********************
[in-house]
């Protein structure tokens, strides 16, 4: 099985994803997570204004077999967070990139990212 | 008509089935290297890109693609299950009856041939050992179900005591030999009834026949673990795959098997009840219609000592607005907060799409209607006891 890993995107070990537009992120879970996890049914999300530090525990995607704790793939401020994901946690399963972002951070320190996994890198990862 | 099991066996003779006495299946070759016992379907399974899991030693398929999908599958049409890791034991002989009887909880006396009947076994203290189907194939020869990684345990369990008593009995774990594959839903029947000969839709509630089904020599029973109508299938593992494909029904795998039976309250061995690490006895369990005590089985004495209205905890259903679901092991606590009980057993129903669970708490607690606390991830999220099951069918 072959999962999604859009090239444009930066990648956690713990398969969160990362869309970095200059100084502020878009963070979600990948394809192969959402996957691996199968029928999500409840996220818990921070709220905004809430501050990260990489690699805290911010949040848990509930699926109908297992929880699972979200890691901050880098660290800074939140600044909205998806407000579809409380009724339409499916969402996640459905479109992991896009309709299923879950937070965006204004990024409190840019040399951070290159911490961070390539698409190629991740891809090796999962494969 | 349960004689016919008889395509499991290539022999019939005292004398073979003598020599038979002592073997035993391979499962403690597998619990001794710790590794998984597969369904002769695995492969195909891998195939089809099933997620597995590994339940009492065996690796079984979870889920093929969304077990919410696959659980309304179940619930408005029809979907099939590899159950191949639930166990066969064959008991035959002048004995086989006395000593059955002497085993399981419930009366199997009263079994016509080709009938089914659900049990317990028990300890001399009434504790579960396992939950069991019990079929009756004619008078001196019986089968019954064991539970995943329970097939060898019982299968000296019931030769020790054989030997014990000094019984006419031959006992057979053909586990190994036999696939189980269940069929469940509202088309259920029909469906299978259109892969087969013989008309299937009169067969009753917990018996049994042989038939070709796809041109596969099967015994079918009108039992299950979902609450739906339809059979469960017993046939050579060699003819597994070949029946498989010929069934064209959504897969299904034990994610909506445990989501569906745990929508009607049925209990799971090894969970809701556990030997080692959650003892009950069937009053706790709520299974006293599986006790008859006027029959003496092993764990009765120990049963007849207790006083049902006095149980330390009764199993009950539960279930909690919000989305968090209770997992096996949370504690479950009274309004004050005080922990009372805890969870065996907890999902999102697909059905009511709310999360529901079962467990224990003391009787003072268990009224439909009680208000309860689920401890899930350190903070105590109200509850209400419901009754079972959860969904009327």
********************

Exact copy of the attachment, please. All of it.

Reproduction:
[in-house]
């Protein structure tokens, strides 16, 4: 099985994803997570204004077999967070990139990212 | 008509089935290297890109693609299950009856041939050992179900005591030999009834026949673990795959098997009840219609000592607005907060799409209607006891 890993995107070990537009992120879970996890049914999300530090525990995607704790793939401020994901946690399963972002951070320190996994890198990862 | 099991066996003779006495299946070759016992379907399974899991030693398929999908599958049409890791034991002989009887909880006396009947076994203290189907194939020869990684345990369990008593009995774990594959839903029947000969839709509630089904020599029973109508299938593992494909029904795998039976309250061995690490006895369990005590089985004495209205905890259903679901092991606590009980057993129903669970708490607690606390991830999220099951069918 072959999962999604859009090239444009930066990648956690713990398969969160990362869309970095200059100084502020878009963070979600990948394809192969959402996957691996199968029928999500409840996220818990921070709220905004809430501050990260990489690699805290911010949040848990509930699926109908297992929880699972979200890691901050880098660290800074939140600044909205998806407000579809409380009724339409499916969402996640459905479109992991896009309709299923879950937070965006204004990024409190840019040399951070290159911490961070390539698409190629991740891809090796999962494969 | 349960004689016919008889395509499991290539022999019939005292004398073979003598020599038979002592073997035993391979499962403690597998619990001794710790590794998984597969369904002769695995492969195909891998195939089809099933997620597995590994339940009492065996690796079984979870889920093929969304077990919410696959659980309304179940619930408005029809979907099939590899159950191949639930166990066969064959008991035959002048004995086989006395000593059955002497085993399981419930009366199997009263079994016509080709009938089914659900049990317990028990300890001399009434504790579960396992939950069991019990079929009756004619008078001196019986089968019954064991539970995943329970097939060898019982299968000296019931030769020790054989030997014990000094019984006419031959006992057979053909586990190994036999696939189980269940069929469940509202088309259920029909469906299978259109892969087969013989008309299937009169067969009753917990018996049994042989038939070709796809041109596969099967015994079918009108039992299950979902609450739906339809059979469960017993046939050579060699003819597994070949029946498989010929069934064209959504897969299904034990994610909506445990989501569906745990929508009607049925209990799971090894969970809701556990030997080692959650003892009950069937009053706790709520299974006293599986006790008859006027029959003496092993764990009765120990049963007849207790006083049902006095149980330390009764199993009950539960279930909690919000989305968090209770997992096996949370504690479950009274309004004050005080922990009372805890969870065996907890999902999102697909059905009511709310999360529901079962467990224990003391009787003072268990009224439909009680208000309860689920401890899930350190903070105590109200509850209400419901009754079972959860969904009327």